Four o'clock looms, and it could go either way. The Prime Minister could either decide that Auckland stays under the rack and screw of Level 4, or she could decide that… Auckland stays under the rack and screw of Level 4.
No one thinks we have a hope in hell of being given sweet release the Level 3. Ask the primary school kids driving their parents to despair with four solid weeks of their constant company, and they will chant like demons that we don't have a hope in hell. Ask the parents driven to despair (it's next to the liquor cabinet) with four solid weeks of the constant company of their small and delightful demons, and they will stare right through you into the deep abyss of hopelessness.
Four o'clock looms, and you never know your luck in a small town. Unfortunately Auckland is a big town, and our luck has run out, the chips are down, the house always win – we're not even gambling. What does Sky Casino look like when it's closed? Are the one-armed bandits holding hands in the dark? Is the roulette wheel spinning just for fun? Everywhere, closed; hard for the heart to bleed for Sky Casino, but what about all the other businesses, unable to make a red cent these past four weeks?
Four o'clock looms, and the good Dr Ashley Bloomfield is consulting his charts, taking Zoom calls with eminent men and women of science, drilling down the numbers, making Dr Siouxsie Wiles feel better for straying twice as far from home as David Clark, stirring his cup of tea thoughtfully as he wonders what advice to give the Prime Minister about Auckland's fate. He loves Auckland. He only wants what's best for us. He blows on his tea, and reaches for the rack and screw.
Four o'clock looms, and Auckland goes about its business. The weather is kind of awful, again. It rained in the night, it's cold, it's windy, the sky turns dark. The truth is that spring in Auckland is worse than winter in Auckland. It flies into a rage, it turns on the taps, it slams all the doors. It doesn't give af. It's a total bitch, a complete bastard. It swears in our face. It couldn't care less what the Prime Minister will decide. Spring hates Auckland.
Four o'clock looms, and the rest of New Zealand goes about its business, free as a bird. It sends the kids to school. It goes to the office. It sits in cafes. It buys things from shops. It goes for a Sunday drive, any day of the week; it hops on a plane; it takes out the boat. It's really quite unconcerned about Auckland, not in an angry way, or a heartless way, it's just that Auckland doesn't matter to their lives, and it knows it's got it better. It's how Auckland used to feel about the rest of New Zealand.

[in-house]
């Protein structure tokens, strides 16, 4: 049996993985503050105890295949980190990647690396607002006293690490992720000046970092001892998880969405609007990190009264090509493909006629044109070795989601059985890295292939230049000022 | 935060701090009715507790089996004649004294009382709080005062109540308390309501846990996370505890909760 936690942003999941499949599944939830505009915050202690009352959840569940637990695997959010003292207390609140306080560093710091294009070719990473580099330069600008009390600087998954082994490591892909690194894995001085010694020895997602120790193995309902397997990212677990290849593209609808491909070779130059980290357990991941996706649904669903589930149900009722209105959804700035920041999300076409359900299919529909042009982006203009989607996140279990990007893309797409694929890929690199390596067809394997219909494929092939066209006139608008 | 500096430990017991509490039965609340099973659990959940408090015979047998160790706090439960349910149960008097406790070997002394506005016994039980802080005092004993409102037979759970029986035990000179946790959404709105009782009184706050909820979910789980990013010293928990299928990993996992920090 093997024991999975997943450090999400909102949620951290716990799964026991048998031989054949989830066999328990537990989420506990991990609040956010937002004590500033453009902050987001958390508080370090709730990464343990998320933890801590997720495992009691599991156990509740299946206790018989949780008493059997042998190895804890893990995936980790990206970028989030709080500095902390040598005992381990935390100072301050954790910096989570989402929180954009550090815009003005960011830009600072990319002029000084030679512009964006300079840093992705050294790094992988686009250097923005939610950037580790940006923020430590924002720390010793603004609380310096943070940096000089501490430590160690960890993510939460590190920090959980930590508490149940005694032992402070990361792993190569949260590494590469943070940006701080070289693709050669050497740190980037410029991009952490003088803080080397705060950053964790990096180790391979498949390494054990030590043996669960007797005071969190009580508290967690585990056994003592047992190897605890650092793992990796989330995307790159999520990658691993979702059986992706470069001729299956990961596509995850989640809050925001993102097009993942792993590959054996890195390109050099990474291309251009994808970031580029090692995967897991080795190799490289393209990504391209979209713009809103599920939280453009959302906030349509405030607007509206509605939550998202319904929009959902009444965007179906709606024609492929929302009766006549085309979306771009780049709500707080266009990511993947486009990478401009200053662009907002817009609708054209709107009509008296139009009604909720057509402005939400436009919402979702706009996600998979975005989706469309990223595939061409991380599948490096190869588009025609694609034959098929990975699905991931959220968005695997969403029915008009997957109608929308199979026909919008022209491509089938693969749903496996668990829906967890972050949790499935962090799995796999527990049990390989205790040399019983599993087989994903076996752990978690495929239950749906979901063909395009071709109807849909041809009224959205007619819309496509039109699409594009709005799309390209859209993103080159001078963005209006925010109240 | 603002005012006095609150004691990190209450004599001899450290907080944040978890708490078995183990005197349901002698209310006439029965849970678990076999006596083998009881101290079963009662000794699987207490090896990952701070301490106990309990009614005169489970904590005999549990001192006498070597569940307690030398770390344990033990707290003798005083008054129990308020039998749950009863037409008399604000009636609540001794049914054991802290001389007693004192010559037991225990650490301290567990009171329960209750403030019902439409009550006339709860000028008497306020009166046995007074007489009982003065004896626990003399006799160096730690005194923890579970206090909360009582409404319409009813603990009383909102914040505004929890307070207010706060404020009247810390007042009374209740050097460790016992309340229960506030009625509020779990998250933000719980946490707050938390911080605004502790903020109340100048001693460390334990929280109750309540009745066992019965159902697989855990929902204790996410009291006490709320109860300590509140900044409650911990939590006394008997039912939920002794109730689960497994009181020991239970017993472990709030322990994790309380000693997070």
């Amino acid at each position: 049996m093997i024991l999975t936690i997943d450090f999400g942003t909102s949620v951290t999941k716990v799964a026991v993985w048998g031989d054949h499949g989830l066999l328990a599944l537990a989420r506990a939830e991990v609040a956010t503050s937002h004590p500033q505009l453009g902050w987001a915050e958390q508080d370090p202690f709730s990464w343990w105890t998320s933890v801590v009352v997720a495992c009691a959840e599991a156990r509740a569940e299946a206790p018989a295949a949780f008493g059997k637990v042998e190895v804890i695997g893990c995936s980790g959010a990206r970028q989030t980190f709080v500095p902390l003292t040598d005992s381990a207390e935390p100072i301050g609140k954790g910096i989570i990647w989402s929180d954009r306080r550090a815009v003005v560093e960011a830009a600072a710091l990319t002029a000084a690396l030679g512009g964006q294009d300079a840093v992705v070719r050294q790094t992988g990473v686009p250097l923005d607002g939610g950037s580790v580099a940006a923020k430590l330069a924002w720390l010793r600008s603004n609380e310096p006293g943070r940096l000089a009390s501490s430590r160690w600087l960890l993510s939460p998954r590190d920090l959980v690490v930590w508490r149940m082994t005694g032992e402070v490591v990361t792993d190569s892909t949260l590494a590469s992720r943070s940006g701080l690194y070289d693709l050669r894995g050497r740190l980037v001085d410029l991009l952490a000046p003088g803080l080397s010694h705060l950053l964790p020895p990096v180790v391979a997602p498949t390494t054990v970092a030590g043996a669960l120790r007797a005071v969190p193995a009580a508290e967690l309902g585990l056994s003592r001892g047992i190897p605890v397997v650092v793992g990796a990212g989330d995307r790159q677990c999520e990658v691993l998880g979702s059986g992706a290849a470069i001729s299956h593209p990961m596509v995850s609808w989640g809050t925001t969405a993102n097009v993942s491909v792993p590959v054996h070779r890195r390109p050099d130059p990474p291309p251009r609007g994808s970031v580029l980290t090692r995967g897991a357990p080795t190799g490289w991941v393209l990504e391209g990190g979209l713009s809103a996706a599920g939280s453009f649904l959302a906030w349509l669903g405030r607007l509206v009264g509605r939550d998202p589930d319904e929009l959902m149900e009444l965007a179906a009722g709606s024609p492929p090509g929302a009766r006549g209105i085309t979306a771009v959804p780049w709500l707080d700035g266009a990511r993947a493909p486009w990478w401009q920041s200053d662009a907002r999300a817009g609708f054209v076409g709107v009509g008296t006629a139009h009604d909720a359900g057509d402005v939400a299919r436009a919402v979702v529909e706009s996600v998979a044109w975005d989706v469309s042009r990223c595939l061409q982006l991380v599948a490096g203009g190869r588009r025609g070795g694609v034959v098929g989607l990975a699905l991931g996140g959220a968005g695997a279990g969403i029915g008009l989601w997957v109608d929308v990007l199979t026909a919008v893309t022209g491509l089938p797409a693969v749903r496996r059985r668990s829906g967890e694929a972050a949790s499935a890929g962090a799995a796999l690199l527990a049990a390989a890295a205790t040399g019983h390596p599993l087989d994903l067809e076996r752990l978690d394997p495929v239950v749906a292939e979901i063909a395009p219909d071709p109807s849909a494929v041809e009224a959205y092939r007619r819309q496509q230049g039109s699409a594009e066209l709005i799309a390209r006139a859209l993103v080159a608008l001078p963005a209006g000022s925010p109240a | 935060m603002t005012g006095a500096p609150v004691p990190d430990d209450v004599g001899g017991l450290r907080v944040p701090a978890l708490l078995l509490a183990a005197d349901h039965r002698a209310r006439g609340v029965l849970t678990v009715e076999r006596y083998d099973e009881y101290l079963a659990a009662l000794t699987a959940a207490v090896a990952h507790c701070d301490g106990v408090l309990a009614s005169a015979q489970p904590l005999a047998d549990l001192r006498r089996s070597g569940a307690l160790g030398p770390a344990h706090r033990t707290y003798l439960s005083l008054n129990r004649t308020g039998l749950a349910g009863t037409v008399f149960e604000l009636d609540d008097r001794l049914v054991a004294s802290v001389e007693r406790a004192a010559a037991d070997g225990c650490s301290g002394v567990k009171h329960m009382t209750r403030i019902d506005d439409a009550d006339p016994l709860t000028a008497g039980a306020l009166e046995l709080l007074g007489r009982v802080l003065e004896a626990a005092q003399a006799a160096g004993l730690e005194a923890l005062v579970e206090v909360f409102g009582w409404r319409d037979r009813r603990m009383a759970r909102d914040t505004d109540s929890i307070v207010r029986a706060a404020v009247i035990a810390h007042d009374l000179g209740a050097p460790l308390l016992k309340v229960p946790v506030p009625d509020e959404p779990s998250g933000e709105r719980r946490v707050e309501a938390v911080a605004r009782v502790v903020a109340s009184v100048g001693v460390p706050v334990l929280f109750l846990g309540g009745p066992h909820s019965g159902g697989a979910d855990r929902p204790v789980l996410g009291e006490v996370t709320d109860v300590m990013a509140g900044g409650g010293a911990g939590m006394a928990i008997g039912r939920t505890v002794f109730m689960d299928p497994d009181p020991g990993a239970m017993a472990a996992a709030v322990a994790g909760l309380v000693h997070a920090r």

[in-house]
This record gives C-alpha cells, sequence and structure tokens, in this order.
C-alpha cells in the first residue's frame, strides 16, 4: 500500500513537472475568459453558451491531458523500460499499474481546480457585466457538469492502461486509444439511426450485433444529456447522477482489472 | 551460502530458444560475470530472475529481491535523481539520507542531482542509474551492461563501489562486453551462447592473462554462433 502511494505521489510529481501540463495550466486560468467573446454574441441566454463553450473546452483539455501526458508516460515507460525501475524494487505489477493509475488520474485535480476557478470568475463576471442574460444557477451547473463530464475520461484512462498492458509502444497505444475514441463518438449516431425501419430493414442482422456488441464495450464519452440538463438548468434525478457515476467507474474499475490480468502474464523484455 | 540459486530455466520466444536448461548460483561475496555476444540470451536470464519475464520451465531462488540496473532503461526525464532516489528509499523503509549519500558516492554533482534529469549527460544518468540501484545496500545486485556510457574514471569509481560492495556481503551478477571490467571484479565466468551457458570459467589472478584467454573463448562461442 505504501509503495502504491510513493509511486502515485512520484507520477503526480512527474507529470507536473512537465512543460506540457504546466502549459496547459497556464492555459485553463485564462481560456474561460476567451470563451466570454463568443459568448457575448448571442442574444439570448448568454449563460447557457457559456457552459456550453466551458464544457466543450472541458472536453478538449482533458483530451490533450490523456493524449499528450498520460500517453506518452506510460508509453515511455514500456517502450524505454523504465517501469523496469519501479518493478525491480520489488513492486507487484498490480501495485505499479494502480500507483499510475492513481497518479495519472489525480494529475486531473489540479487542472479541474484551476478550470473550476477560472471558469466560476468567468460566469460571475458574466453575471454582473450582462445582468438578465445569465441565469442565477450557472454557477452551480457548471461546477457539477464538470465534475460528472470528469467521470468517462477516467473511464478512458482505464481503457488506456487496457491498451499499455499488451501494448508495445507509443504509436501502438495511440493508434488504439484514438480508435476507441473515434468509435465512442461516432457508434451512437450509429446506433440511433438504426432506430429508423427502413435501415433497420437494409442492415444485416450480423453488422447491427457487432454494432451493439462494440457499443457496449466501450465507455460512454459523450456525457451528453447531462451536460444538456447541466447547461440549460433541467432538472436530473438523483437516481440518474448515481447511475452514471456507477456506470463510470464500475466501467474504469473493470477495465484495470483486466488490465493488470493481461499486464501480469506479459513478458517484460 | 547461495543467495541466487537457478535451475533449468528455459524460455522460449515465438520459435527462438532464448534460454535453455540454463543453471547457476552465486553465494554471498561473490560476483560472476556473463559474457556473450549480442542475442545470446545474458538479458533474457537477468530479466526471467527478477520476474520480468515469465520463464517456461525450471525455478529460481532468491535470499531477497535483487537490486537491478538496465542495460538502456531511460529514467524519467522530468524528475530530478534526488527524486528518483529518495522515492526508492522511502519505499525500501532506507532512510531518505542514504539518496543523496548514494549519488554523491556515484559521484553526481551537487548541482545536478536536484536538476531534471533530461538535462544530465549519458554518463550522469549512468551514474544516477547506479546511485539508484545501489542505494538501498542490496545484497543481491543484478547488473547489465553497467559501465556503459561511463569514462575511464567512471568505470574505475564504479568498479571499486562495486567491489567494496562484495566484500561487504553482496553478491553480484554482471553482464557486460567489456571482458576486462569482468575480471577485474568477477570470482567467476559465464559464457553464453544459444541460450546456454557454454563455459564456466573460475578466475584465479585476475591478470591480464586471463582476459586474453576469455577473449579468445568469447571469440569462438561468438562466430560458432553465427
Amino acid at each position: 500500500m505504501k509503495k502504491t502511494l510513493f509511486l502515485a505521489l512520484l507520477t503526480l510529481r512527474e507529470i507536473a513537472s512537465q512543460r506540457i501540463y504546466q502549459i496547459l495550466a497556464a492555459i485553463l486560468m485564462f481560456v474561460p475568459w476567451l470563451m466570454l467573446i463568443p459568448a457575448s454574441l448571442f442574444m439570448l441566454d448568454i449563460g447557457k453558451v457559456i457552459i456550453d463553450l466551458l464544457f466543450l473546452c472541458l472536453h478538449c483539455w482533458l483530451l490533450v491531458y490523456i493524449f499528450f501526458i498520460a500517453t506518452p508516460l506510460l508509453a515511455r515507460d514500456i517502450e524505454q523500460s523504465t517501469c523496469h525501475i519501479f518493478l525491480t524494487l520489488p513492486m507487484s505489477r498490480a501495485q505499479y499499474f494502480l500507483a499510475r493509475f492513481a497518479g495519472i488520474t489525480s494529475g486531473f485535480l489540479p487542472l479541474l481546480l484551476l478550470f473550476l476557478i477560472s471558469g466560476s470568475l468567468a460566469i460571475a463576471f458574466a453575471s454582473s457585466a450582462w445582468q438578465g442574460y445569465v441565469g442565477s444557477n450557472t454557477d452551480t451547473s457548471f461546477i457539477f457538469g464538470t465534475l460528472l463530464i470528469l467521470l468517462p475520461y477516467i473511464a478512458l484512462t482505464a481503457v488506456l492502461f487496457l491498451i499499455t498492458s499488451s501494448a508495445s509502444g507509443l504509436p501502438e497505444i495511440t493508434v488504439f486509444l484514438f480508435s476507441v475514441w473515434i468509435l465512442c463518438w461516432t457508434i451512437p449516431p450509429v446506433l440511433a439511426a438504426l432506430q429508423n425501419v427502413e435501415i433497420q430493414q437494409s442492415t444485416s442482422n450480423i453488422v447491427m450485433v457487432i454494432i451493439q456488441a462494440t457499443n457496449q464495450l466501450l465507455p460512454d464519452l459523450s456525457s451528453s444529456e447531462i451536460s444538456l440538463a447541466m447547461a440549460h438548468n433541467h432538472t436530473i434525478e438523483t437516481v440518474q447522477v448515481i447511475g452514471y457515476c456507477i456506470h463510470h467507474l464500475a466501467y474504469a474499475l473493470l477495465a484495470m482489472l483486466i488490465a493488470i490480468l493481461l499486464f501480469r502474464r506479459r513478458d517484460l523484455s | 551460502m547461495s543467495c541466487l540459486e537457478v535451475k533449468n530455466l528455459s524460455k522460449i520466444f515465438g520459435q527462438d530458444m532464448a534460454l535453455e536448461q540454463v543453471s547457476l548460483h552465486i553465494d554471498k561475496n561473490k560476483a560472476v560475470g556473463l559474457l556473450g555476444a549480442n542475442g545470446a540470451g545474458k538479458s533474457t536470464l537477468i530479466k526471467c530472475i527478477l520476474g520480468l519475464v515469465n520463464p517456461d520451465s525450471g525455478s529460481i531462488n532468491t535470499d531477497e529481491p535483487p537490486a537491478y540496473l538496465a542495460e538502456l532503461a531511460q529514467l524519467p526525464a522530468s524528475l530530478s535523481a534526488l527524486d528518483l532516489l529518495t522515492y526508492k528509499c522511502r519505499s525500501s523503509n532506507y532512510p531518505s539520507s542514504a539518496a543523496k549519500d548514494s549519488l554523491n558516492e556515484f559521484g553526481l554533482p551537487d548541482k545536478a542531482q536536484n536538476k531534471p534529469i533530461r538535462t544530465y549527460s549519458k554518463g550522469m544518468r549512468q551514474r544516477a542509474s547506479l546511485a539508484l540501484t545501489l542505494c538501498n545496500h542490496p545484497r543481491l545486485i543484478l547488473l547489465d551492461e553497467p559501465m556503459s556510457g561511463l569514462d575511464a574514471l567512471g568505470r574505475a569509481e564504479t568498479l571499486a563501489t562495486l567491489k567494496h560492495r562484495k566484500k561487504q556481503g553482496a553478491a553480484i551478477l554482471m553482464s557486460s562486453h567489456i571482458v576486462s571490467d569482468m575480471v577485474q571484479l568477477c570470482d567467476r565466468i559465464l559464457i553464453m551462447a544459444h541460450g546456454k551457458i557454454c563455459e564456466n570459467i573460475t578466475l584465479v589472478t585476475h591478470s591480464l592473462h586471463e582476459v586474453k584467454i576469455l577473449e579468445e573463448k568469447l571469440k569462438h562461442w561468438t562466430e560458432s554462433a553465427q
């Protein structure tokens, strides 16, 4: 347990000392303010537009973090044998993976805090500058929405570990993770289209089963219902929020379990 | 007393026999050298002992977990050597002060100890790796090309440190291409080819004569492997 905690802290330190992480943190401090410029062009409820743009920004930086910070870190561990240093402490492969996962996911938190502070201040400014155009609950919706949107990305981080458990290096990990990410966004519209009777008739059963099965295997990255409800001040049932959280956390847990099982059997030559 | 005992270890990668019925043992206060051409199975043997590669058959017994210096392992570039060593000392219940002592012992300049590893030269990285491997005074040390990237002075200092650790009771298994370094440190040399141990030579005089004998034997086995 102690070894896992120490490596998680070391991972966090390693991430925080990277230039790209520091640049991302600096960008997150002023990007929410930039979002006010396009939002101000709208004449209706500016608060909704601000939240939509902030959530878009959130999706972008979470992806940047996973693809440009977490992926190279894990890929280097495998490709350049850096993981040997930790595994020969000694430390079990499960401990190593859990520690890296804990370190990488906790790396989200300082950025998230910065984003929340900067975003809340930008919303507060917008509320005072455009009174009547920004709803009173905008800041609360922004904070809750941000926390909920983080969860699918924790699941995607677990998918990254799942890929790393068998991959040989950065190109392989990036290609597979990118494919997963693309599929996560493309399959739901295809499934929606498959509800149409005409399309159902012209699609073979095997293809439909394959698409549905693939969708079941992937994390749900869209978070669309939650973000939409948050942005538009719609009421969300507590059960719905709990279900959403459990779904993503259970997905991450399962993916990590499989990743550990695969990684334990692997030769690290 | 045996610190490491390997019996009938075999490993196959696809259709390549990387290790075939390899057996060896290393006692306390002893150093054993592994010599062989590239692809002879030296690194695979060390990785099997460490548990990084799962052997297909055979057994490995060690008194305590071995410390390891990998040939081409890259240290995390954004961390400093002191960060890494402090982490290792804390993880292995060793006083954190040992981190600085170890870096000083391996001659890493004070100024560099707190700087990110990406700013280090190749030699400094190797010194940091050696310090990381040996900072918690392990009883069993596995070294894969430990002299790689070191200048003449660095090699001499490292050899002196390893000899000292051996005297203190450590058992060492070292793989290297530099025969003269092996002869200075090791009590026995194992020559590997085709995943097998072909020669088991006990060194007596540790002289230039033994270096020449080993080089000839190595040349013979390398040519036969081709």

Four o'clock looms, and the Prime Minister meets with Cabinet. She listens carefully. When people compliment Ardern's communication skills, they only ever talk about how well and clearly she puts things into words, but actually her listening is sharper than her talking. On the 2017 campaign trail, she was given a guided tour of the Pink Batts factory in Penrose. A month later, while waiting for Winston Peters to decide whether he was Team Labour or Team National, she was asked, "What is a Pink Batt made out of?" She said, "Fibre and recycled glass." Correct. From what kind of glass? "Off-cuts of window glass." Correct. What temperature is the molten glass when heated? "Um - 1200 degrees?" The correct answer is 1300. Anyway, she'll listen to Cabinet, and then decide what she was always going to decide, and reach for the rack and screw.
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Four o'clock looms, and the spring wind blows through deserted Auckland. Beautiful, watery Auckland, city of salty mangroves and benign volcanoes, 1,630,092 people lucky enough to live here. Any day now, we shall be released. Just, you know, not today, or tomorrow, but maybe next week or the week after. Covid-19 modeller Shaun Hendy told the Herald, "Assuming everything else stays the same we will eliminate sometime in the next couple of weeks." Whatever, dude. We'll still be here. Summer is looming.